Here’s the issue in general:
You have a new iOS device (iPhone, or iPad), and you want to make it just like the old iOS device you’re replacing. I have personally tested this process with iPhones and iPads on a Mac, but the theory should apply to Windows as well, and probably to iPods as well.
Here’s the specific situation you find yourself in:
You have a new device, and you want, or need to turn it on right away. If, for example, you go to the phone company’s store, and buy a new iPhone, or iPad, and you have them stick in a new SIM card because your old phone uses a different SIM card, you can now use the new phone immediately, and your old phone should not be turned on again, as the phone number now routes to the new SIM card in the new phone.
Now… You go home, plug your new phone into your computer to synchronize it with iTunes. iTunes will say that it’s detected a new phone, and ask you if you want to treat it as a new phone, or synchronize/restore it from a previous phone. This will most likely be the old phone you just replaced, as it should have been the last one you synched with iTunes.
Two days ago, Apple introduced a new, smaller iPad, the iPad Mini. It is my considered opinion that they screwed up, and for that I’m grateful. It means my purchase of a Nexus 7 two weeks ago was not a mistake.
So… What is it I think they got wrong? There’s the price! But, if I was looking for another expensive Apple product that integrated flawlessly with my existing hardware ecosystem, the iPad mini might be a good choice. I have a 10" iPad for that, though. The big thing that I think they got wrong is the size. It may fit in your hand well, and it may fit in a medium sized purse, or a coat pocket, but it does not fit in many sports coat, or suit jacket inside pocket, and it does not fit in my pants’ back pocket. The new iPad Mini is just too wide, and the Nexus 7 is exactly right.
This is mindblowing stuff. Apple’s new maps app, which they’ve touted with great bluster since their first announcement of its impending release as part of iOS 6, and which replaces the highly effective Google maps app, is showing horrible, ridiculous, and sometimes humorous results. In one of the examples cited in Britain’s Daily Telegraph, a reader has them listing a business which went defunct 15 years ago.
Apparently iOS 6 does do walking and transit directions, contrary to the claim I made in a previous post. They’re not gone, they’re just not immediately obvious.
Check Lifehacker for the details.
Stand by for more updates, and iOS secrets
iOS 6 introduces some new features to old apps, but there’s nothing really revolutionary app-wise. Here’s a quick summary:
- Maps – Apple is doing their own maps. You’ll get turn by turn navigation, guided by Siri, and ‘flyover’ view. Only driving directions, though. No walking, or public transit. 4S or later, iPad 2 or later. Google Maps will now be available as a third party app, but will not come with iOS devices any more.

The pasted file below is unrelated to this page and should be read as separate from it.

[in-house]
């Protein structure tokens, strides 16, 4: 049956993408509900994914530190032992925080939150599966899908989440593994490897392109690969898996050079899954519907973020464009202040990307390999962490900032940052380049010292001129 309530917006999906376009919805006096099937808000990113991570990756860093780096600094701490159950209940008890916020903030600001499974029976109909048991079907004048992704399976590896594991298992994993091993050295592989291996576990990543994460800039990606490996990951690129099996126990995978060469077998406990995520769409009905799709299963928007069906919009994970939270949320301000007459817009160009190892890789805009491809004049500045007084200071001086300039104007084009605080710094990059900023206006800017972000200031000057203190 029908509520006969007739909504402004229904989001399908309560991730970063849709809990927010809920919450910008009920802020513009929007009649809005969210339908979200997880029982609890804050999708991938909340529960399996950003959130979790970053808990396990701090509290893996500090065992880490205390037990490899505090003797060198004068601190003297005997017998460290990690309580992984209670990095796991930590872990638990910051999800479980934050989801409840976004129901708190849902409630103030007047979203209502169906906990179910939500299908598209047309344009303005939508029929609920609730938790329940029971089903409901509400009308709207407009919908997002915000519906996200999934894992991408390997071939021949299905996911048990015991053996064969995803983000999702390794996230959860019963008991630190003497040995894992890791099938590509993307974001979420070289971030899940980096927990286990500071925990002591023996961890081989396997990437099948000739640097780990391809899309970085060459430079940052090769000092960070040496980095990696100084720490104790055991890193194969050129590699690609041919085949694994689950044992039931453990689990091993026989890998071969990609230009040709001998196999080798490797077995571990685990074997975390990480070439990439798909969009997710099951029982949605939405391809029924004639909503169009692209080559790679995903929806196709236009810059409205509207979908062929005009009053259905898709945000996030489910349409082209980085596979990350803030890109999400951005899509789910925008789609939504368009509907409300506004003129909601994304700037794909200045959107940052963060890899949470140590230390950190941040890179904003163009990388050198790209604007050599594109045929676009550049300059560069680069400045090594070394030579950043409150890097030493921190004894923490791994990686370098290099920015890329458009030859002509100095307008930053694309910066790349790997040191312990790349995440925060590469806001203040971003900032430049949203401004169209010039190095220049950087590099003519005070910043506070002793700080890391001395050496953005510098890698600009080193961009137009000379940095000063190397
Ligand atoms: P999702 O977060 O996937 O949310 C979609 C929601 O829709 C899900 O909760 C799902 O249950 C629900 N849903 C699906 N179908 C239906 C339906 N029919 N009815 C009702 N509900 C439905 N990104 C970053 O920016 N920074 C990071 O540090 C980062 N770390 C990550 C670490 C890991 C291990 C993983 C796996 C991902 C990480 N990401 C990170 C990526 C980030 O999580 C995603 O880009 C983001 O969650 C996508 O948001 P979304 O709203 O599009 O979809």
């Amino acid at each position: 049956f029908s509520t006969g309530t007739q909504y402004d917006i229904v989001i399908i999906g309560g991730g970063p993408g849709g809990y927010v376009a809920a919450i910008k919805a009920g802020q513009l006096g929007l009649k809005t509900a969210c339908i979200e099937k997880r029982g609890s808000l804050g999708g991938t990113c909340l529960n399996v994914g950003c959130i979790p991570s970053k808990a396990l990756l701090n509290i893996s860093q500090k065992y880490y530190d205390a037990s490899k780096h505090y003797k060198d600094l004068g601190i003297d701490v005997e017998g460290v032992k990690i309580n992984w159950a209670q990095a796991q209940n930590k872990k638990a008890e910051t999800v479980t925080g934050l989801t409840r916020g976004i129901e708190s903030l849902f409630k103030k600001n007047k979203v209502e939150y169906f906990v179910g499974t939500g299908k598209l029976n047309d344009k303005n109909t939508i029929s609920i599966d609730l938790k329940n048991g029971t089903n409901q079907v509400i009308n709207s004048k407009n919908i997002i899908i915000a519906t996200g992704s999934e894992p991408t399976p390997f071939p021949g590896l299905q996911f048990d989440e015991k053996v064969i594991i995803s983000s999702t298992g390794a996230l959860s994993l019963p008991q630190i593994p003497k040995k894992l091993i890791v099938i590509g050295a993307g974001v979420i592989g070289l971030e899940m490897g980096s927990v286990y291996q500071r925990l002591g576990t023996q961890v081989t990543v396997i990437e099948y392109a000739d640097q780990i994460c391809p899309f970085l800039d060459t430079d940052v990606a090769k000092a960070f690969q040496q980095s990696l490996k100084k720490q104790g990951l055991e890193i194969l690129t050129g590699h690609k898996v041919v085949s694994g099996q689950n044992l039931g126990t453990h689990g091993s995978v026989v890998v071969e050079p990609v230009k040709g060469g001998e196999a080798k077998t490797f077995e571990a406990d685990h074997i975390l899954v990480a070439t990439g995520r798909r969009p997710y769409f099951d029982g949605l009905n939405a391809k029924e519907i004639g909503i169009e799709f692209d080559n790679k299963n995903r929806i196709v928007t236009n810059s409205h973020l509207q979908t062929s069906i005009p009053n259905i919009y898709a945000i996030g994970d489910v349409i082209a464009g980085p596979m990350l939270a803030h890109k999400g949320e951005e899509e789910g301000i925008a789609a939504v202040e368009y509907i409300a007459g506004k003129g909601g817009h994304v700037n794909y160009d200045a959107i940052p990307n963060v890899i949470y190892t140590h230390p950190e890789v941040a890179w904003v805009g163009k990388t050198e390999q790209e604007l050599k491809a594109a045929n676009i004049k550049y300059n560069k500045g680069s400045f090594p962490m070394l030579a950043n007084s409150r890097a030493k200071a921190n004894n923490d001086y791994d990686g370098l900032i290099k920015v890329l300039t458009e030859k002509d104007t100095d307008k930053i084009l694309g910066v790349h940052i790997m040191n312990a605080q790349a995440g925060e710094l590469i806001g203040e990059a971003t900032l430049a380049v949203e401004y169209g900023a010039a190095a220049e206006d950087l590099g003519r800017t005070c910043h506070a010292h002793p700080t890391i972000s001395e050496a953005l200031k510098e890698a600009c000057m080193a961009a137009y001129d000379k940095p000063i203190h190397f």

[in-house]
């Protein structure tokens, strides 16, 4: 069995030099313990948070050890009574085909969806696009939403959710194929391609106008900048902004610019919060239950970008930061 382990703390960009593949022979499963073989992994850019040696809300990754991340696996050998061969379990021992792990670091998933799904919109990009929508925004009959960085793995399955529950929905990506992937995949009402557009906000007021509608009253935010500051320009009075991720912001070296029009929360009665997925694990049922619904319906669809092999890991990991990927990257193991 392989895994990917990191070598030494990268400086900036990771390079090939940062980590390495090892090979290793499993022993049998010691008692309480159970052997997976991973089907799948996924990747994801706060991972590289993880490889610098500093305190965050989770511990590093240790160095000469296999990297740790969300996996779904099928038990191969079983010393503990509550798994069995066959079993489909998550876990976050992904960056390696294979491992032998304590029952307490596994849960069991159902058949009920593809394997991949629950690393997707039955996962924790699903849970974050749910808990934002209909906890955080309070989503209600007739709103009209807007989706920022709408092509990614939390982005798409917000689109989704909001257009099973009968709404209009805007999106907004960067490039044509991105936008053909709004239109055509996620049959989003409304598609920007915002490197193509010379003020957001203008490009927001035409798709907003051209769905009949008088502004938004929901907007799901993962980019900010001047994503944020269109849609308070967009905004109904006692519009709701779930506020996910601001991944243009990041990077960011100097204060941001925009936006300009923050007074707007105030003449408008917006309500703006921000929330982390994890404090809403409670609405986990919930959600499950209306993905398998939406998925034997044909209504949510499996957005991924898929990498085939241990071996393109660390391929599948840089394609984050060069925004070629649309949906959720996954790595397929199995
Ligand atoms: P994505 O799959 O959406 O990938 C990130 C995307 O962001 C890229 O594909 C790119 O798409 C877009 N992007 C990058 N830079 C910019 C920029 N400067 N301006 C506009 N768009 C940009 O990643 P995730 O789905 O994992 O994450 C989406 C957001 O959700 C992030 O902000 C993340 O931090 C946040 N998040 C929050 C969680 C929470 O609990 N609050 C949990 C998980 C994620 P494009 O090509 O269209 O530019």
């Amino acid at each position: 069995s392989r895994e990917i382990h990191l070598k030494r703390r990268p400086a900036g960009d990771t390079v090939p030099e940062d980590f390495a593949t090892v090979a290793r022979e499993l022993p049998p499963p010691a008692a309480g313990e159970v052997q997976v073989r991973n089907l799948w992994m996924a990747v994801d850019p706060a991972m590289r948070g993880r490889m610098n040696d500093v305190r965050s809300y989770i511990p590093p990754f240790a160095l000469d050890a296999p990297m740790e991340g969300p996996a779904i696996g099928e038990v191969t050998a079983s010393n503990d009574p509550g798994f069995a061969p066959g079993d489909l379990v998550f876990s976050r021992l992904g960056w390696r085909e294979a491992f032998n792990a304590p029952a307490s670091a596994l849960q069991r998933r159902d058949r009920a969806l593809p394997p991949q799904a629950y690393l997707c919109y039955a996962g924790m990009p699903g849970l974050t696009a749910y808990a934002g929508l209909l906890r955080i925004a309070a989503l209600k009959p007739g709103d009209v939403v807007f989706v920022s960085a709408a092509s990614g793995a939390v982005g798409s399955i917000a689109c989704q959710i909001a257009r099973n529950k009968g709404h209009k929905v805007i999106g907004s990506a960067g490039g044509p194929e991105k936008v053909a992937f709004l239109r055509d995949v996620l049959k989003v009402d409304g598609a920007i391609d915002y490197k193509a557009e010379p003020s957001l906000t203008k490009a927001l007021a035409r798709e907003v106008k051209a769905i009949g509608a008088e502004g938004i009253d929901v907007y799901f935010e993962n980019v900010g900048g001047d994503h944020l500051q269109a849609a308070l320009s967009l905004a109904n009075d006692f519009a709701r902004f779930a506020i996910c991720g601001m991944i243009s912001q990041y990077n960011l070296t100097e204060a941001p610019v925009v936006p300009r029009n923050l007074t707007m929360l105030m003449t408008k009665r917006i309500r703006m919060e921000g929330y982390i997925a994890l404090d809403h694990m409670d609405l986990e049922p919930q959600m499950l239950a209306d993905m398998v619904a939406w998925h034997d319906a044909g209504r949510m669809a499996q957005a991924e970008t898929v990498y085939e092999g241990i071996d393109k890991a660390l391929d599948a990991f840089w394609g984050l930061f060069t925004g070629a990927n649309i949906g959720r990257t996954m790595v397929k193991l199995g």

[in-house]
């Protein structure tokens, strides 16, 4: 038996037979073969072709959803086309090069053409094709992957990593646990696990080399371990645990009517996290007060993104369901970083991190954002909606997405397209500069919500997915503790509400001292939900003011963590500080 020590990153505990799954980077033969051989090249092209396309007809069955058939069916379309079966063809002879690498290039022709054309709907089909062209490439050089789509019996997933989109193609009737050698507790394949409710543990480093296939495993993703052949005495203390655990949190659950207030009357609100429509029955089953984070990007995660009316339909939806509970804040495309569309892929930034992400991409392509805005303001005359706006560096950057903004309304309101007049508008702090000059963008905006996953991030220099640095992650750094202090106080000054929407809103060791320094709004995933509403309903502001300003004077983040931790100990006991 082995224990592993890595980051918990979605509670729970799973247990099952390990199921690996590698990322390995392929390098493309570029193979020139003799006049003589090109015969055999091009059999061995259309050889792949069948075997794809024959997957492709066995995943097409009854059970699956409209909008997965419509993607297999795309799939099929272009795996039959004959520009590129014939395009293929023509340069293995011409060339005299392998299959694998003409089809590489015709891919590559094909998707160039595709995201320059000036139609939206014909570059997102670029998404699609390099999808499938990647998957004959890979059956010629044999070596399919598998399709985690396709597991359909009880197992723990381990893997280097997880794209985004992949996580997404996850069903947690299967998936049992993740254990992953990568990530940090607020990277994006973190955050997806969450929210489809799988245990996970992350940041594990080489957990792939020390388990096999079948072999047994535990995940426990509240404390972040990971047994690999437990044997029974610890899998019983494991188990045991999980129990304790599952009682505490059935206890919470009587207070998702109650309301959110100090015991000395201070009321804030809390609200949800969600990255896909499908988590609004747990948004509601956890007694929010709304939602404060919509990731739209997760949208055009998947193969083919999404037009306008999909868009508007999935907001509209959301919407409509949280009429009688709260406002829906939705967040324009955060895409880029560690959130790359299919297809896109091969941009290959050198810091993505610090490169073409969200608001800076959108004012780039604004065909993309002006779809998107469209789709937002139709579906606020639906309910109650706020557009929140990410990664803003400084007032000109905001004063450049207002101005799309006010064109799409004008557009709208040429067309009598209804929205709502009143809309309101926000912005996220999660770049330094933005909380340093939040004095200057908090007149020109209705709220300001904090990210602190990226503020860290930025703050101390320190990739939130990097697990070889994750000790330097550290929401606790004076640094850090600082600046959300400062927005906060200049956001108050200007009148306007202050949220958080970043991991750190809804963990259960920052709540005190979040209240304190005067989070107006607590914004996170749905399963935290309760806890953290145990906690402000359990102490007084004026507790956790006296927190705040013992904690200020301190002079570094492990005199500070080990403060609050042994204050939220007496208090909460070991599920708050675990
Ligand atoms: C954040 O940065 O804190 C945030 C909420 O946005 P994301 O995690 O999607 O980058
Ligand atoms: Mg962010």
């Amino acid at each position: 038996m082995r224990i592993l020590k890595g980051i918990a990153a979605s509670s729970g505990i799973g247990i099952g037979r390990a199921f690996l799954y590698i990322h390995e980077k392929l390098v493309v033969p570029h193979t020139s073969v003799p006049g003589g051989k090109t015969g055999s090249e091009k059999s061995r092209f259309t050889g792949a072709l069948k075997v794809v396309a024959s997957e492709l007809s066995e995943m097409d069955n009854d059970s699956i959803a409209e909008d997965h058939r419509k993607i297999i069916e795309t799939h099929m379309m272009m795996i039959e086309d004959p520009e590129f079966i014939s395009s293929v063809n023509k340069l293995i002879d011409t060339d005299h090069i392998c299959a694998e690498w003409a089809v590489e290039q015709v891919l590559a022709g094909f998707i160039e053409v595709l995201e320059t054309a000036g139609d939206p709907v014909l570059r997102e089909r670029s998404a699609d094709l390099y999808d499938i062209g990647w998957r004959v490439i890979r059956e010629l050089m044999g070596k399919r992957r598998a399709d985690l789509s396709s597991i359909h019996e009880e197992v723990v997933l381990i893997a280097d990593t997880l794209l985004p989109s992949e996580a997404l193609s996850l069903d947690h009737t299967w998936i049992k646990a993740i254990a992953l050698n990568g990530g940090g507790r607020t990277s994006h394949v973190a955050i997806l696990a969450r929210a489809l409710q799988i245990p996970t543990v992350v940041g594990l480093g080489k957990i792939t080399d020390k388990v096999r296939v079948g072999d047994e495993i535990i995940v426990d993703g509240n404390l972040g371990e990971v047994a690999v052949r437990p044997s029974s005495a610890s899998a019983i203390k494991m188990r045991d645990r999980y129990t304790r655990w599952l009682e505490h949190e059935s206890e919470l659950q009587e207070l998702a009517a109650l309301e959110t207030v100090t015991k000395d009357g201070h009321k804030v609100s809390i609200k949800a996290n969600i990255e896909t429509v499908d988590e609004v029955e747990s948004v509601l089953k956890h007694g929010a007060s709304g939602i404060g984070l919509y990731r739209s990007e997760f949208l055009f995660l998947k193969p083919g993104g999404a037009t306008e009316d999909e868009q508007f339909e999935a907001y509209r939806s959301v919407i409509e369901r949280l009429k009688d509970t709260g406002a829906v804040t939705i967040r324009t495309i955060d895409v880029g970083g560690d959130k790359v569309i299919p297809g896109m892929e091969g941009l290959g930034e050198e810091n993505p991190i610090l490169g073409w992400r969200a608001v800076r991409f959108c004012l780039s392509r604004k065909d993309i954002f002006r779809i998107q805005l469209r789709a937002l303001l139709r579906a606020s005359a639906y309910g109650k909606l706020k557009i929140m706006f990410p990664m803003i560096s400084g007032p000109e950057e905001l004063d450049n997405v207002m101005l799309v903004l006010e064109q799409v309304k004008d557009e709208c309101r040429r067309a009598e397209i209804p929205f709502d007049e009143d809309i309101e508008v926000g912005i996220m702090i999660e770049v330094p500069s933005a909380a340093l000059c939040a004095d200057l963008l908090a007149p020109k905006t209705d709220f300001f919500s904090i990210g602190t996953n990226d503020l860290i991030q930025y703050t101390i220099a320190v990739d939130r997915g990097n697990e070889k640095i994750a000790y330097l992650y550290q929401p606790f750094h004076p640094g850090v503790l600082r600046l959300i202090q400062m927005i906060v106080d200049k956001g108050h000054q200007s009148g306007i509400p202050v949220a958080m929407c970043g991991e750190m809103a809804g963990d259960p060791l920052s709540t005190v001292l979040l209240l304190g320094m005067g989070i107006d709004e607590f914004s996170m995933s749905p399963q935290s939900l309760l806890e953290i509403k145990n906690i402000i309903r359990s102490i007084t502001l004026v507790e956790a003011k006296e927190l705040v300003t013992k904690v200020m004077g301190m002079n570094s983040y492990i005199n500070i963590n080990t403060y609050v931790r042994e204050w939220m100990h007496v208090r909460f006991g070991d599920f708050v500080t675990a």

- Siri – a bit smarter, and understands more about things like movies, restaurants, sports scores, and so on. 4S or later, iPad 3rd generation or later.
- Facebook – integrated with the system
- Shared Photo Streams – exactly what it sounds like
- Passbook – tracks tickets, passes, and discount cards
- Facetime – now works over carrier, but it must be allowed by the carrier. Check with your carrier.
- Phone – reply with text message, call back reminders by time, or location, do not disturb mode bsed on a set time period, set contacts you want as VIP’s, and they will still ring through.
- Mail – VIP contact’s emails go in VIP mailbox. Easier attachment of photos, and videos.
- Safari – iCloud tabs lets you synchronize your browsing from device to device. That is, browse on your computer, run out the door, and pick up exactly where you were on your phone later. Full screen landscape view. Offline reading mode for iPhone 4 or later, iPod Touch 5th gen or later.
- Accessibility – there are some ‘made for iPhone hearing aids’. 4S or later. Who knew?
- Privacy – can see network access on a per-app basis, and disable those strange apps that want a network for no good reason.
- Camera – panorama mode – 4S or later, iPod Touch 5th gen or later.
- Stores – they all had a face lift in the interest of user experience
- Find My iPhone, and Find My Friends – now requires a ‘registered’ wifi network, or a carrier connection.
Correction: Looks like I must correct myself already. Click here.
Here are a couple of links to the official, Apple information:
iOS 6’s New Features
Scroll to the bottom of this linked page to see what works on which device.
And here’s another Apple link showing availability by country:
iOS 6’s Feature Availability